Milwaukee County Supervisor Theo Lipscomb, who has taken the lead on saving the dam, said that past votes by county board members to repair the dam means that the issue is settled. The board approved $2.1 million in bonding authority in the 2010 budget and engineering studies are already under way, Lipscomb said, showing that repairing and upgrading the dam would cost $1.5 million, plus ongoing maintenance costs.

He said he wants the dam to be repaired because it's part of a water-management system that helps to prevent flooding during heavy rainstorms.

Lipscomb said a dozen people had lost their homes during the heavy July 2010 rainstorms as a result of flooding along that stretch of the Milwaukee River.

But Karen Schapiro, staff attorney for the Milwaukee Riverkeeper, said her organization wants the dam removed because it's harmful to public safety and was never intended to mitigate flooding. According to old news reports, the dam was installed to artificially raise the water level during the summer months for boating after the removal of the limestone ledge had lowered the water level to prevent flooding. More current analyses show that the dam submerges during 100-year rainstorms, making it ineffective during more serious storms.

"In July 2010, when we had several 500-year storms, had the dam been in pool condition, with the gates closed with an artificial lake, those property owners upstream would have flooded in a big way," Schapiro said.

She said removing the dam is the best bet for taxpayers, since the county could apply for funds for dam removal, but not repair, and wouldn't be required to pay an estimated $80,000 in ongoing operations and maintenance costs annually.

Removing Toxins, Aiding Fish

Although the county and the Milwaukee Riverkeeper disagree on whether to repair or remove the Estabrook Dam, they do agree that the contaminated sediment needs to be removed no matter what.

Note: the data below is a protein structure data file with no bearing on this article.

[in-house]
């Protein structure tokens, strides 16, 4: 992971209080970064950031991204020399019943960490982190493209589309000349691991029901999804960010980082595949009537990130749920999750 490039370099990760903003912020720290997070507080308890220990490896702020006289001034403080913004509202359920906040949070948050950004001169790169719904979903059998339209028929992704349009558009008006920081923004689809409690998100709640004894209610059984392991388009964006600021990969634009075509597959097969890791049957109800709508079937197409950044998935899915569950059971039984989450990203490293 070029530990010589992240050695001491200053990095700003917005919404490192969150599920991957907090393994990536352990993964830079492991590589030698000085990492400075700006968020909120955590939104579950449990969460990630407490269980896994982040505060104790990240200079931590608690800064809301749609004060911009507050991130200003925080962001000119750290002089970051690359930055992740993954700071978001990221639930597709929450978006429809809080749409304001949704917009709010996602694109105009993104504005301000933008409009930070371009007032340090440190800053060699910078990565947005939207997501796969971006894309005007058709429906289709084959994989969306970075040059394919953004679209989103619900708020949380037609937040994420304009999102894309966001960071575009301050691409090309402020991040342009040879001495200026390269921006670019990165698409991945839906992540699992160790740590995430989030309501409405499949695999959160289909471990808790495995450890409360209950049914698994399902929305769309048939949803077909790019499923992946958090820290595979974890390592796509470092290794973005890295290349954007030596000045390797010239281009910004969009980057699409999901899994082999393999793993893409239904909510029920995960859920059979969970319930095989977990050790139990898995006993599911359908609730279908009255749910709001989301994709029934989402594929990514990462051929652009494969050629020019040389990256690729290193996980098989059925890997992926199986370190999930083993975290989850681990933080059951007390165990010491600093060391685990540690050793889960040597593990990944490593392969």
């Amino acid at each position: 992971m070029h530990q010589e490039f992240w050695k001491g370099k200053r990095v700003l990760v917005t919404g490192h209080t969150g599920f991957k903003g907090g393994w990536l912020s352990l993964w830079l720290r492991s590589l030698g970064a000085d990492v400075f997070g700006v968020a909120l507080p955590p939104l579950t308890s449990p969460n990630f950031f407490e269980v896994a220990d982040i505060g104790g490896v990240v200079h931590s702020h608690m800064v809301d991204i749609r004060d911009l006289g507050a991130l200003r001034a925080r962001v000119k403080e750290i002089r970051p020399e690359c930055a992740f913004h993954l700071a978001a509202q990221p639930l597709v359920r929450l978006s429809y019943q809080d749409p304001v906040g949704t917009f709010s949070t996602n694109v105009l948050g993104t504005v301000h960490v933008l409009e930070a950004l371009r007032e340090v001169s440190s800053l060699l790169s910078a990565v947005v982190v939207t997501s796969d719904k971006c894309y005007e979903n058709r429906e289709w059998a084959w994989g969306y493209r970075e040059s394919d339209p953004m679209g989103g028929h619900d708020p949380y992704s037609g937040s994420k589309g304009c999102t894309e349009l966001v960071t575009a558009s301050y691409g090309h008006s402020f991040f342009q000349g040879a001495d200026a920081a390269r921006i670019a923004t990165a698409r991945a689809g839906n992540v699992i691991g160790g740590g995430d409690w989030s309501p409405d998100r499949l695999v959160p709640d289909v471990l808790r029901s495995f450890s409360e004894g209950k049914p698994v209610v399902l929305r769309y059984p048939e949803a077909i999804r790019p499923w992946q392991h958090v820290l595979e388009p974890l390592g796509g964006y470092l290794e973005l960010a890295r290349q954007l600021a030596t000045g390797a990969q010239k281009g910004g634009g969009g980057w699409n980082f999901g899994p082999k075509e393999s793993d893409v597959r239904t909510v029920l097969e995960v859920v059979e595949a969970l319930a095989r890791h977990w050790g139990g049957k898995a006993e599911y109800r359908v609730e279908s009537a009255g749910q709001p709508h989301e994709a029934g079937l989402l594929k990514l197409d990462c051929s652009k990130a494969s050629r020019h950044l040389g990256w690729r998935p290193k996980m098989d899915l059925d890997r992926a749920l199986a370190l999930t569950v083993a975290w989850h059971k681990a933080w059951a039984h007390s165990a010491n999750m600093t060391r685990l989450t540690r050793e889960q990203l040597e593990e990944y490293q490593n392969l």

"I say, even if you aren't with me on the dam, please be with me on getting this polluted sediment out of here," Lipscomb said. "What we really need is for that to be part of a second-phase project."

Fish passage is another area that appears to be negotiable, both Lipscomb and Schapiro said separately, so that native species can swim upstream and spawn.

In Mequon-Thiensville, a fish passageway has been installed around a high dam that had prevented fish from swimming to spawning areas. The 800-foot fishway, located on the west bank of the Milwaukee River, provides a meandering water route for fish, along with resting sites, that allows the fish to bypass the 9-foot-high dam and get upstream. The fishway is so active that Ozaukee County is streaming live video from an underwater camera on its website (www.ozaukeefishway.org). The camera has caught salmon, trout, bass, pike and muskies passing through the fishway.

Will Wawrzyn, a DNR fisheries biologist, said that a fishway including a series of step pools could be created in the Estabrook Park area to allow fish to swim through that area unimpeded, although he said a careful study needed to be conducted and debated first.